Wednesday, 3 November 2010

Comics and literature

For the past three weeks I've been a lucky member of ACA residency #139 about graphic novels, with master artists Svetlana Chmakova, Paul Pope, and Craig Thompson. I came back home with the question:

what can comics do that literature can't?

In some graphic novels (especially in some autobiographical works), the predominance of text over drawings seem to me so evident that I start to question the need, from the author, to tell that story with some kind of visual accompaniment instead than just with plain words. Why bother to draw panels if your captions already tell all the story?

Literature can make everything possible. With words, you can create feelings, worlds, characters, actions, emotions. There’s almost no limit to what a piece of written words can make you imagine. But, on the other hand, what can a comic do that a novel can’t? What are the inalienable specificities of the comic medium?

Comics can create a character visually in way that just written words can't. If you find in a novel a description of a "young woman, with black hair tied back, green eyes and a quiet attitude", how does exactly this woman look like?

The vagueness of written descriptions (even when they are very long and detailed) has as a consequence the fact that different readers can imagine a totally different character (or place) one from the other. That's why, when a novel is adapted into a movie, the majority of viewers can't recognize the character they have built in their mind in the facial features of the single actor/actress chosen for the role. Comics provide characters with distinctive and non-negotiable features from the start, if that's the aim you are looking for.


Another specificity of comics (and of illustrations in general) is to produce an immediate impression on the viewer of the overall situation, that can be then fragmented into details, while a written description produces an overall impression only at the end of it. If you read the paragraph,

"Her desk was covered with books and stuff. Empty mugs were placed everywhere, on the desk and on the bookshelves behind, and a bottle of water was always within reach. Old cans of coffee were reemployed as penholders. Paper sheets, both new and used, were piled around the one sheet she was curretly working on"


the overall impression will form in your mind only when you finish reading the description. On the other hand, with a drawing, the overall impression precedes the distinction of details:



A drawing will help you establish the precise look of the world you have designed:

and it will direct the eye of the reader in the direction you want, leading the view through angles and perspective.


In a comic you can show characters' emotions from the outside, through their expressions:

telling, if you want, the exact way your characters react to something. This creates a sense of drawn life, or, if you prefer, drawn theatre.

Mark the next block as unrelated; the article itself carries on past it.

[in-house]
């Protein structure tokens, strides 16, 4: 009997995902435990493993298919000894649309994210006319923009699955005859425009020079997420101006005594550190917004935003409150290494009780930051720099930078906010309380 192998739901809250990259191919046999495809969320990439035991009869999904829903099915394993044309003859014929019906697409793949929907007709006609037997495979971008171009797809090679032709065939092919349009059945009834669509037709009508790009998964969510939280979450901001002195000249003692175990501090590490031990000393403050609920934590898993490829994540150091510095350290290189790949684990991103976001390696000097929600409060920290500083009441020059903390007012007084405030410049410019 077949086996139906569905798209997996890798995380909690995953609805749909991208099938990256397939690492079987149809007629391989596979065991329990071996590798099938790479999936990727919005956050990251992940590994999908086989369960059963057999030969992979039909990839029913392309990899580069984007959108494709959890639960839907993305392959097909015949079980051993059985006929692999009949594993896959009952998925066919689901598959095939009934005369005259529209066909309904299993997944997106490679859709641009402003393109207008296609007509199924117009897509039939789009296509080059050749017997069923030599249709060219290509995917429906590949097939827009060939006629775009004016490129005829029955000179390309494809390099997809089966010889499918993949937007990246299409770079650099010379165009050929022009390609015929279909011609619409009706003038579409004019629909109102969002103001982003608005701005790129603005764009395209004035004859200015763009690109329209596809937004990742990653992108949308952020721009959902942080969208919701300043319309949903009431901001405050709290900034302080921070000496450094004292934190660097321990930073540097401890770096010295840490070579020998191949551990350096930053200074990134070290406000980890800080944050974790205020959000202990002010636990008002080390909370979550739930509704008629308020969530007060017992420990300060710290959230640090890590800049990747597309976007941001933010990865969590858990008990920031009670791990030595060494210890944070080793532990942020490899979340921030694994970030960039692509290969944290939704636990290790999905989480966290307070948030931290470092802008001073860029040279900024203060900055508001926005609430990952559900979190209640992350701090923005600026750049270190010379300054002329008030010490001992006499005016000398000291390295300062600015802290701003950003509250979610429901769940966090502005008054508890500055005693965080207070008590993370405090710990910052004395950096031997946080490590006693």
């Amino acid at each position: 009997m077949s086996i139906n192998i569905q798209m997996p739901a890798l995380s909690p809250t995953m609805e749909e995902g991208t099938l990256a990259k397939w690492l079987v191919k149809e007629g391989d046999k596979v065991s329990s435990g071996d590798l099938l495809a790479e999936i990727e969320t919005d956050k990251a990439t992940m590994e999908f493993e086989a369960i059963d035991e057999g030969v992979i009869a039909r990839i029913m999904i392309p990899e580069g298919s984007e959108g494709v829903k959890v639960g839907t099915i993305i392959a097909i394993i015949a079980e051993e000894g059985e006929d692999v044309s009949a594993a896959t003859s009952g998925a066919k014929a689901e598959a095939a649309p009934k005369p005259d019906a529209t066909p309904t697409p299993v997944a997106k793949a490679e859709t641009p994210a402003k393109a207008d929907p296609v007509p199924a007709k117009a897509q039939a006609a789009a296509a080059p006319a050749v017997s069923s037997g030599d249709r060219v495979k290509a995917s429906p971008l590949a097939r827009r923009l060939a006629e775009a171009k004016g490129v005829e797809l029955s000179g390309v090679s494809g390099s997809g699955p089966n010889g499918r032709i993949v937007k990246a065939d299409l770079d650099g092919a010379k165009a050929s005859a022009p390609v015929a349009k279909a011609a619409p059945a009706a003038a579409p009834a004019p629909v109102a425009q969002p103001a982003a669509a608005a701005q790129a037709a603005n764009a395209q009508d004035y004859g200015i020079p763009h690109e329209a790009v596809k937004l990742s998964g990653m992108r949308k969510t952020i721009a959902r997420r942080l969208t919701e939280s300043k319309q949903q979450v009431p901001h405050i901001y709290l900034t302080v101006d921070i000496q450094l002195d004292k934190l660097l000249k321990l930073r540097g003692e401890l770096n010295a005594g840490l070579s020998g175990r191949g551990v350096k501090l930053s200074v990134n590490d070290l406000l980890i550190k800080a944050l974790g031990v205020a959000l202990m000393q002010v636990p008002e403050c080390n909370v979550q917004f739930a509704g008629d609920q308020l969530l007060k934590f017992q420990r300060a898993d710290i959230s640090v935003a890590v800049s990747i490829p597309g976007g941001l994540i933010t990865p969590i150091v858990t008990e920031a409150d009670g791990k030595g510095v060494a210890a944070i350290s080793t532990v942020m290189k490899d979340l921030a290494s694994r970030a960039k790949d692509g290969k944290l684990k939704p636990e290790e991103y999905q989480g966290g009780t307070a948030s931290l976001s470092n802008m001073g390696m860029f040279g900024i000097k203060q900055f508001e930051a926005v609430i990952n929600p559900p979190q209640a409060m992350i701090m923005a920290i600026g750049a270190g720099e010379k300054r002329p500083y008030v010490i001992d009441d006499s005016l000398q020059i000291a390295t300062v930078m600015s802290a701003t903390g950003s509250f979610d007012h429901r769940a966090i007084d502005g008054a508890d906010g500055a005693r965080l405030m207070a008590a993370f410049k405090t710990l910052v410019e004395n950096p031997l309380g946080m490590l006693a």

5 comments:

Francesca said...

Oooh! Nice!!
I'll move my illustration blog to blogspot too... And maybe update it as well :)
Link will be added soon :)

Francesca said...

PS. I had a similar discussion with some fellow cartoonists.

We started by trying to define "graphic novel". It ended up being much less easy than expected.

Anyway.

I must add one thing.

You know that I love comics probably more than books.

But I must say that the vagueness a book can bring is what makes reading such a wonderful thing to do.

Isn't it just amazing to use your imagination to create faces and landscapes?

This is something a graphic novel cannot do well, since you are just shown everything.

Not saying that one is better than the other, they are just different :)

Cecilia said...

Exactly, they are different. And there is nothing wrong with vagueness. The point is: what is your (the author's) aim? If you are writing a comic, you should use the specificities of comics to pull the best out of your medium. In other words, drawings should not be decorations to the words, but should carry a meaning by themselves, in a way that only comics can do. Otherwise, if you don't want or are not able to convey enough sense in your drawings alone, you could consider the possibility of just writing fiction. I'm referring especially to the outburst of autobiographical graphic novels with poor visual appeal.

Anonymous said...

"Her desk was covered with books and stuff. Empty mugs were placed everywhere, on the desk and on the bookshelves behind, and a bottle of water was always within reach. Old cans of coffee were reemployed as penholders. Paper sheets, both new and used, were piled around the one sheet she was curretly working on"
If it is your desk you are describing, then, I really like it: very similar to my desk!

Alfavia in incognito ;)

Cecilia said...

It is a tidy version of my desk, more or less ;)